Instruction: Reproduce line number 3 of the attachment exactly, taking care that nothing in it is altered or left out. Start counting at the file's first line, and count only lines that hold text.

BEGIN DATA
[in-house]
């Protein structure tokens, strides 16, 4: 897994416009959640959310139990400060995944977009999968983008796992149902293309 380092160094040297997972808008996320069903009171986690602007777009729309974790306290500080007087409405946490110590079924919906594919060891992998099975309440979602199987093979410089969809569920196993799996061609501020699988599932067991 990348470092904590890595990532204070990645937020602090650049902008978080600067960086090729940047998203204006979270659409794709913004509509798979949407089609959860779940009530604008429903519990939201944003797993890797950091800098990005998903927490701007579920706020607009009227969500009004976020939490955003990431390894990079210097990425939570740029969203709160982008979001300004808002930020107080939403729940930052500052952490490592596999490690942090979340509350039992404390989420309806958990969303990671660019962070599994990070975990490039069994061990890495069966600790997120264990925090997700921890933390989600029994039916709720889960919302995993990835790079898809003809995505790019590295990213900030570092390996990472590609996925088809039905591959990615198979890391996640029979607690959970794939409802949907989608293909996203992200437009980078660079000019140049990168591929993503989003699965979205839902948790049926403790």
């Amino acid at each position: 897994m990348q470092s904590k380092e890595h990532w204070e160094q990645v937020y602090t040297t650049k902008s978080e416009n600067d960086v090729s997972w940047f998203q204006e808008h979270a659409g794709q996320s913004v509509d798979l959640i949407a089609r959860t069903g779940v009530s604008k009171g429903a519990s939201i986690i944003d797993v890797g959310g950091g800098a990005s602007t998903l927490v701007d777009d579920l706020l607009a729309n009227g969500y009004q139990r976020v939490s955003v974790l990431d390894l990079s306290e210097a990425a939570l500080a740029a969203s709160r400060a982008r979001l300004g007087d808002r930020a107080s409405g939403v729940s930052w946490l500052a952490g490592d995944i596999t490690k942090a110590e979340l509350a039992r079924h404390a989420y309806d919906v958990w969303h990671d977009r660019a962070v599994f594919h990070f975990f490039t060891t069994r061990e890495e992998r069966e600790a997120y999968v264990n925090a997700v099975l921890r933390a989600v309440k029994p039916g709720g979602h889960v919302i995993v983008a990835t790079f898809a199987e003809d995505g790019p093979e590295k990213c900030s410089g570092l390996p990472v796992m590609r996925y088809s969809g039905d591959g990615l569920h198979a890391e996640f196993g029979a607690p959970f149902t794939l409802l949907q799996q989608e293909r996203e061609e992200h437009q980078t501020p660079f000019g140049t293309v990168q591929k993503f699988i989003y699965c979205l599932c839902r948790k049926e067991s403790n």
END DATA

């Amino acid at each position: 897994m990348q470092s904590k380092e890595h990532w204070e160094q990645v937020y602090t040297t650049k902008s978080e416009n600067d960086v090729s997972w940047f998203q204006e808008h979270a659409g794709q996320s913004v509509d798979l959640i949407a089609r959860t069903g779940v009530s604008k009171g429903a519990s939201i986690i944003d797993v890797g959310g950091g800098a990005s602007t998903l927490v701007d777009d579920l706020l607009a729309n009227g969500y009004q139990r976020v939490s955003v974790l990431d390894l990079s306290e210097a990425a939570l500080a740029a969203s709160r400060a982008r979001l300004g007087d808002r930020a107080s409405g939403v729940s930052w946490l500052a952490g490592d995944i596999t490690k942090a110590e979340l509350a039992r079924h404390a989420y309806d919906v958990w969303h990671d977009r660019a962070v599994f594919h990070f975990f490039t060891t069994r061990e890495e992998r069966e600790a997120y999968v264990n925090a997700v099975l921890r933390a989600v309440k029994p039916g709720g979602h889960v919302i995993v983008a990835t790079f898809a199987e003809d995505g790019p093979e590295k990213c900030s410089g570092l390996p990472v796992m590609r996925y088809s969809g039905d591959g990615l569920h198979a890391e996640f196993g029979a607690p959970f149902t794939l409802l949907q799996q989608e293909r996203e061609e992200h437009q980078t501020p660079f000019g140049t293309v990168q591929k993503f699988i989003y699965c979205l599932c839902r948790k049926e067991s403790n």